For many military-connected students, one of the main benefits of the Post-9/11 GI Bill is having the ability to transfer a portion or all of their educational benefits to their dependent family members. Certainly, being able to give this benefit to one’s children and provide for their college education in the future is a good thing, especially with rising tuition costs. The question that arises is should you?
Over the past ten years, having worked with thousands of military-connected students, I have encountered hundreds of service members who have asked me the question, “Should I transfer my GI Bill benefits to my kids?” My answer is always the same: “It depends.”
Top Three Considerations Before Transferring Your Benefits
1. Do you have the college education you will need in civilian life once you leave the service?
In our Career Bootcamp series, we discussed author Stephen Covey’s The 7 Habits of Highly Effective People and the need to think long term after you leave the service. Will you need a specific degree program? Will you need a master’s degree or special credentialing in your new career? If you weren’t able to complete your degree or obtain the credential while still serving using tuition assistance, then you will need your GI Bill benefits in order to make sure you are prepared for the next chapter of your life.
2. Military Tuition Assistance may not always be available.
Let’s face it, the DoD is facing extreme budgetary constraints and will continue to do so in the foreseeable future. The service branches have made adjustments to their tuition assistance programs in order to meet their budgetary constraints. For example, the Army has reduced the number of credit hours per year they will fund from 18 semester hours down to 16. This means soldiers are only able to take five, three-semester-hour courses in a federal fiscal year. This equates to only a semester per year of coursework.
3. Will the GI Bill be the same when your kids are college age?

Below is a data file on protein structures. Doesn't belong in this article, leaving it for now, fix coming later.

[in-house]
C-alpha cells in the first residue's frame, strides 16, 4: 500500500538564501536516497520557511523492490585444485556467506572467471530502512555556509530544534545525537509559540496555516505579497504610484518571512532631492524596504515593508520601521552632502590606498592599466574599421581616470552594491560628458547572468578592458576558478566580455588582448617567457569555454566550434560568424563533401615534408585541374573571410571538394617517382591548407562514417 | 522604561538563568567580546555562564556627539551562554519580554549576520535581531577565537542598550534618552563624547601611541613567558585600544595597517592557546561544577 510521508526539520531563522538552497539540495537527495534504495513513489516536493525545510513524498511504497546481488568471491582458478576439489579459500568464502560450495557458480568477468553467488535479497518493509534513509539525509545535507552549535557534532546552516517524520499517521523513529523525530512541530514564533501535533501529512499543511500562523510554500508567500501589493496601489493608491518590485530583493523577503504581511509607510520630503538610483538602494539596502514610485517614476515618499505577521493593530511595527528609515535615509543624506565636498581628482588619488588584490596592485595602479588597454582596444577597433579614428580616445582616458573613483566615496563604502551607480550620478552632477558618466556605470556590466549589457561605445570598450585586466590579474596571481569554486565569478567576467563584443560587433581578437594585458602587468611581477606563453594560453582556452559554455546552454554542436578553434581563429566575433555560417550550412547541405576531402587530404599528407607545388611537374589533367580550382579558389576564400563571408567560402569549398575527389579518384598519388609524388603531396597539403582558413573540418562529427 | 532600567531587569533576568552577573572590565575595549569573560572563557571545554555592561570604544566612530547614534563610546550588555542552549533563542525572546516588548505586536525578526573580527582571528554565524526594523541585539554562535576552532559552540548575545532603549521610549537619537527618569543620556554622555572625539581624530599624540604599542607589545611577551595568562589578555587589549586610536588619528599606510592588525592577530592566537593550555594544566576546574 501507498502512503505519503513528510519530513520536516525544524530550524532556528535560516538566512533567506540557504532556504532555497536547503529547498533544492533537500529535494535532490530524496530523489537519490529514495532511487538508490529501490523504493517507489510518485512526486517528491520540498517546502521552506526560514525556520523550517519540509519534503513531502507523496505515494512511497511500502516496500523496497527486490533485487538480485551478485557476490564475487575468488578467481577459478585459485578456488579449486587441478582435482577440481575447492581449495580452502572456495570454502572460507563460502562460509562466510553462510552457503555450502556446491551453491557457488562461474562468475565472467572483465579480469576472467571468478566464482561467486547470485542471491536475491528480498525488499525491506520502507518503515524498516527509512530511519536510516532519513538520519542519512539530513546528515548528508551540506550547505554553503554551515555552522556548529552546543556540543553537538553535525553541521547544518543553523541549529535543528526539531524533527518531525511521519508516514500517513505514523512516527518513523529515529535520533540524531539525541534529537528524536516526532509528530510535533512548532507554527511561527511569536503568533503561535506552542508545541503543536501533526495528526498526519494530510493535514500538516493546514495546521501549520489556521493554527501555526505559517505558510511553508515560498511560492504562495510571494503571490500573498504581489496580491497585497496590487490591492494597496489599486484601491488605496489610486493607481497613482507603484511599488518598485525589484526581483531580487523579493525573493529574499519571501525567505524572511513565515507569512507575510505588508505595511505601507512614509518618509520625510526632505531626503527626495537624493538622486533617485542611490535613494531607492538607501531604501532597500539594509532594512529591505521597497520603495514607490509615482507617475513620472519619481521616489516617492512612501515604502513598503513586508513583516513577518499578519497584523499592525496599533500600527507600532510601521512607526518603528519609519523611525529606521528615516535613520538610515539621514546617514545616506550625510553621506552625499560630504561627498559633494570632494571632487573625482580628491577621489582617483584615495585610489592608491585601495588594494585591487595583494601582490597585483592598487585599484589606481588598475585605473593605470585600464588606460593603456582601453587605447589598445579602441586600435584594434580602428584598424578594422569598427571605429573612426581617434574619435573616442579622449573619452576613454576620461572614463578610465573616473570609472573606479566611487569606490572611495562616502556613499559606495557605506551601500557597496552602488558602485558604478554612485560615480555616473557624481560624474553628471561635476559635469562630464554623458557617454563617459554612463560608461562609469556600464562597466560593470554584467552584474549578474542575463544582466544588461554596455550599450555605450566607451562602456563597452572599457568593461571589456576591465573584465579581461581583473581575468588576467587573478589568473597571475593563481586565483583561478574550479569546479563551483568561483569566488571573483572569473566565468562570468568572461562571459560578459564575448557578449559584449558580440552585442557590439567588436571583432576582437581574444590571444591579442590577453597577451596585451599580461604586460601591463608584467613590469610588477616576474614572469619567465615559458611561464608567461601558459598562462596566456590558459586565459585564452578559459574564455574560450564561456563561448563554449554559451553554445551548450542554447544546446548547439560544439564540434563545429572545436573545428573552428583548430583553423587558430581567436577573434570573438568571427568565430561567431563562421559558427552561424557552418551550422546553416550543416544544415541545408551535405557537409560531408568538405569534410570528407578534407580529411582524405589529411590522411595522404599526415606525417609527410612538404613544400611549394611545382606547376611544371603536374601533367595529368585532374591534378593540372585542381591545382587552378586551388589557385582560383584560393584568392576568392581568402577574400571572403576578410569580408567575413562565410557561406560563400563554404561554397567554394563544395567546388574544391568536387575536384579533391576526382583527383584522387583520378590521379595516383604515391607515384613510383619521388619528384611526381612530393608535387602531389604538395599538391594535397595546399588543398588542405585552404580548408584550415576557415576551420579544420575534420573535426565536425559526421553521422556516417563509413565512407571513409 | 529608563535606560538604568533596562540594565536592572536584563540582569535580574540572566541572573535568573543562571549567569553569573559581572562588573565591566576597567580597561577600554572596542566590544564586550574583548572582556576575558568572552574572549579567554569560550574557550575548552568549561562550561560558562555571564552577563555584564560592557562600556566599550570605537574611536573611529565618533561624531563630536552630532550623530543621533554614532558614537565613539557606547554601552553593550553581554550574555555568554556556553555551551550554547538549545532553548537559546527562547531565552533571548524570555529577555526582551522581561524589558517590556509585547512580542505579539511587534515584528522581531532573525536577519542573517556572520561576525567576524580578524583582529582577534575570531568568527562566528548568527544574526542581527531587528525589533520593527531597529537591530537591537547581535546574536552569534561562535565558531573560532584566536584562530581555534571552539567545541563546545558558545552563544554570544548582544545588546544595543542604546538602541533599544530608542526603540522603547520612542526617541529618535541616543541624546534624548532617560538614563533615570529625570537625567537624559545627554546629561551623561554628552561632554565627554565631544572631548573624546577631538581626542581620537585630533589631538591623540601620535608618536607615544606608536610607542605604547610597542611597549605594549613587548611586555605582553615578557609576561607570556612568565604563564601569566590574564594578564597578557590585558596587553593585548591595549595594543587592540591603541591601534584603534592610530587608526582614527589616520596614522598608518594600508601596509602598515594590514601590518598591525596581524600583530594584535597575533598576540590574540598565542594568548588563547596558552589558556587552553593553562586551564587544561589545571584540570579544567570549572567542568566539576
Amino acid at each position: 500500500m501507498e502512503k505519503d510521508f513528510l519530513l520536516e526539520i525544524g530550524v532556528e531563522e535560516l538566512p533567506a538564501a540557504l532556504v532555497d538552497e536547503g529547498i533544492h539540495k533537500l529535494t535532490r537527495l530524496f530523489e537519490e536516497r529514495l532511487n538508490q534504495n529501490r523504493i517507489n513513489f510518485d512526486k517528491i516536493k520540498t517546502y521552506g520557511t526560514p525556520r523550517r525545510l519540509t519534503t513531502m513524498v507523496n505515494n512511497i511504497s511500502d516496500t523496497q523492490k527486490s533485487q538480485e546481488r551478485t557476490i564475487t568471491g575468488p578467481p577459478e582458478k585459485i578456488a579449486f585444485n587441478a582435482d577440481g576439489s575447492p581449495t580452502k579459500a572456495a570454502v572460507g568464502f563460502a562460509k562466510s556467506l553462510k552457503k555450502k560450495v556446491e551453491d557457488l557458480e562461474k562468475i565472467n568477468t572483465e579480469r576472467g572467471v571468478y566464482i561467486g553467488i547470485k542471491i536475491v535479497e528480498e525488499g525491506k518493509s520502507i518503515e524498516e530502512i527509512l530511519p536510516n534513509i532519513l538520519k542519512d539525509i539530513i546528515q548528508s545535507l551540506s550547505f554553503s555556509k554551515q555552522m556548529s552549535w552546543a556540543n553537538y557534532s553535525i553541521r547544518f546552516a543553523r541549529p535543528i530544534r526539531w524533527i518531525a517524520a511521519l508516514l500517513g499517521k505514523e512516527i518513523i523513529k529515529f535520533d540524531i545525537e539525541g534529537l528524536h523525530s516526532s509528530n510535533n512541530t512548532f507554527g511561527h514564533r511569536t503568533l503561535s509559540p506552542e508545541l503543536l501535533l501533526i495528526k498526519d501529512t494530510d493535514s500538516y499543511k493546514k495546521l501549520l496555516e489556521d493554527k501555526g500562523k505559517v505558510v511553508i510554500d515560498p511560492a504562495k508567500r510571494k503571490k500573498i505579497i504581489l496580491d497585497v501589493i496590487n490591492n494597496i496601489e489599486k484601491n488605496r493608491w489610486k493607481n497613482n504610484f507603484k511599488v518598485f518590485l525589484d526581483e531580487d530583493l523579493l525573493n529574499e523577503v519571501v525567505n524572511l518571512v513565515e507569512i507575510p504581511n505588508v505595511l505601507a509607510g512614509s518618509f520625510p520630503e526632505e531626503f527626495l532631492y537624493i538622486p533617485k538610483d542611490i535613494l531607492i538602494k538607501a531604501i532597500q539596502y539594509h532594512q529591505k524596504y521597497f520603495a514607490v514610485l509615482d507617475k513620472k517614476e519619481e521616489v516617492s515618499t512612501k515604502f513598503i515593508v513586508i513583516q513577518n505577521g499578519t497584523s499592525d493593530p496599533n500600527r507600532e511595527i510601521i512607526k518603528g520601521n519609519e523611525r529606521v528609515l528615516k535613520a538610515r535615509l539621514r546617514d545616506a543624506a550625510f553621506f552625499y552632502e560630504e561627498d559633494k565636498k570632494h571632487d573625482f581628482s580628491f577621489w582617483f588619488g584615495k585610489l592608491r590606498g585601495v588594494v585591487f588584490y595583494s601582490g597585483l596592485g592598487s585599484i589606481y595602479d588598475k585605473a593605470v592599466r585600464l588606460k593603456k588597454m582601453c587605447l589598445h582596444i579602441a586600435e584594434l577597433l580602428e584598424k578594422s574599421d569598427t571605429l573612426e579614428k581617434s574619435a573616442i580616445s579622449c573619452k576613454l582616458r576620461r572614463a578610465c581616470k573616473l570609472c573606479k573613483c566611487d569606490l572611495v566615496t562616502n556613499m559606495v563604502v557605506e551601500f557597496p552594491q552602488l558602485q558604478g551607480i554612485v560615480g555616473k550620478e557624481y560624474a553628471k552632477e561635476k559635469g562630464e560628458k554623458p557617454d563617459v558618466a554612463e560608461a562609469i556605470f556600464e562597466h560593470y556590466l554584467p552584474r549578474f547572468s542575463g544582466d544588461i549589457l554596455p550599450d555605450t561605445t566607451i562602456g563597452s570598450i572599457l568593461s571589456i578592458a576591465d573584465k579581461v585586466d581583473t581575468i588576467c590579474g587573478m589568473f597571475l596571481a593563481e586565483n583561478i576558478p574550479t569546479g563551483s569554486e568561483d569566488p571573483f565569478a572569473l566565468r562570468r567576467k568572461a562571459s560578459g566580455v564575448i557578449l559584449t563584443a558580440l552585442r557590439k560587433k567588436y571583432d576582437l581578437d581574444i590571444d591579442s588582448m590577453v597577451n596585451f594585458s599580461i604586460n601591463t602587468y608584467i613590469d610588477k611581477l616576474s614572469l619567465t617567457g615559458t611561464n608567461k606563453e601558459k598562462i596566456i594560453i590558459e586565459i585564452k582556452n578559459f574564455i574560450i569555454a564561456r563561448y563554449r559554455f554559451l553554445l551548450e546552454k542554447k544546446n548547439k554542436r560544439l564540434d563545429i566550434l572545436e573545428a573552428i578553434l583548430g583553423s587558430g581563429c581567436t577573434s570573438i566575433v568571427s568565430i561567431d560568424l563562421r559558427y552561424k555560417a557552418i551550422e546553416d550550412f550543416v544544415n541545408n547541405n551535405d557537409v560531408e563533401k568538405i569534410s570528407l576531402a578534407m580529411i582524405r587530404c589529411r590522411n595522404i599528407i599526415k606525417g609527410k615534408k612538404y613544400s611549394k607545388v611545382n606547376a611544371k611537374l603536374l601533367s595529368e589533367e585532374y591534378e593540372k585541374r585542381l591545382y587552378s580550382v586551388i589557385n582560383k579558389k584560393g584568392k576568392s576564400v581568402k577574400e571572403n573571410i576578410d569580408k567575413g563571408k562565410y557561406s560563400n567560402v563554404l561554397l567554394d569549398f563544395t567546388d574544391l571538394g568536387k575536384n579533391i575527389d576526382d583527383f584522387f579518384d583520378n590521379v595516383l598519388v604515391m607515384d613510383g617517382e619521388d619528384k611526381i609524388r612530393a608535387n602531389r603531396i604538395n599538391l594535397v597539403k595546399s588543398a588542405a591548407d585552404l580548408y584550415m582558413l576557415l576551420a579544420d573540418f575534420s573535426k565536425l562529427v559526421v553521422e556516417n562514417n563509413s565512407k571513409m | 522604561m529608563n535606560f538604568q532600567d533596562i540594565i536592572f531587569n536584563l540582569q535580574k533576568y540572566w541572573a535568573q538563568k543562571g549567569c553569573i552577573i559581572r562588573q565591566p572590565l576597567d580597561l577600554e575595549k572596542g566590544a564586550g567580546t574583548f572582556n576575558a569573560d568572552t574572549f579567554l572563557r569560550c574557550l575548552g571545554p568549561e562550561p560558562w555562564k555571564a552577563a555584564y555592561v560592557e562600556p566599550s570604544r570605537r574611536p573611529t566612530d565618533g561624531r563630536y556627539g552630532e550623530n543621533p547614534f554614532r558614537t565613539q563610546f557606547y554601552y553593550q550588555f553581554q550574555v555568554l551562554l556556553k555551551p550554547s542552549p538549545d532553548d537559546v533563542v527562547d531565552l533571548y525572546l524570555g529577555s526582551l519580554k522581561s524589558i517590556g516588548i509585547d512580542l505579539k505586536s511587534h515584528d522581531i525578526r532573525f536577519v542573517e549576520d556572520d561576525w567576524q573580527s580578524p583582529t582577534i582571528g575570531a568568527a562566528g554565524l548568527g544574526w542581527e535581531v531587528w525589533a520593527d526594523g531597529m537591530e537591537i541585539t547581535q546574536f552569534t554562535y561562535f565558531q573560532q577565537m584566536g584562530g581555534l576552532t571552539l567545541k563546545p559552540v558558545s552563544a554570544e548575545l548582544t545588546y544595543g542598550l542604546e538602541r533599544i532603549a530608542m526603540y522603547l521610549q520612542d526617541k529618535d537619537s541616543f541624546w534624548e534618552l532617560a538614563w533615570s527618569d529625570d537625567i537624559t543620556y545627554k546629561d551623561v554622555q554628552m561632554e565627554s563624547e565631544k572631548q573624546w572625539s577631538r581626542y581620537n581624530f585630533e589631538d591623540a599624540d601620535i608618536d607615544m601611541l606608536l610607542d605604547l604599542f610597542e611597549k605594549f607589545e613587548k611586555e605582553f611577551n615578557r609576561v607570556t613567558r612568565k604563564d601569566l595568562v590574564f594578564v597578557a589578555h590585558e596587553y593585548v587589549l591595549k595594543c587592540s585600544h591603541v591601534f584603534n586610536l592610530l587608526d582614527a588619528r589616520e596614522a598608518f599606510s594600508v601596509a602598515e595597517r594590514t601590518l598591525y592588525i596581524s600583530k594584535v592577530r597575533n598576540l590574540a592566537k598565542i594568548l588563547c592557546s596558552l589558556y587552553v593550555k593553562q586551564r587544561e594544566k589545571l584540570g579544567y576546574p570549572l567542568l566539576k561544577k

This warrants some examination. What might the GI Bill program look like in five, or 10, or 15 years? Taking a look historically, military education benefits have been modified since their inception, increasing and losing value as the country requires more and less from their military. Currently, we are in a period of transition as we draw down the strength of our military. Since its rollout in 2009, the Post-9/11 GI Bill has already been subject to numerous modifications and adjustments — changes that affect the dependent children of veterans. Nothing is sacred when it comes to military and veteran budgets.
Though eligible service members can transfer their benefits to their children, remember the purpose of the GI Bill. The main purpose of the GI Bill is to prepare veterans in making the transition back to civilian life. If you have not been able to do that while still serving, then you will need your GI Bill benefits when you leave the service.
For more information on how Johnson & Wales University College of Online Education can help you pursue your career goals, contact us at 855-JWU-1881 or firstname.lastname@example.org. You can also fill out the “Request Info” form on this page.
This article originally appeared on MilitaryOnlineColleges.org.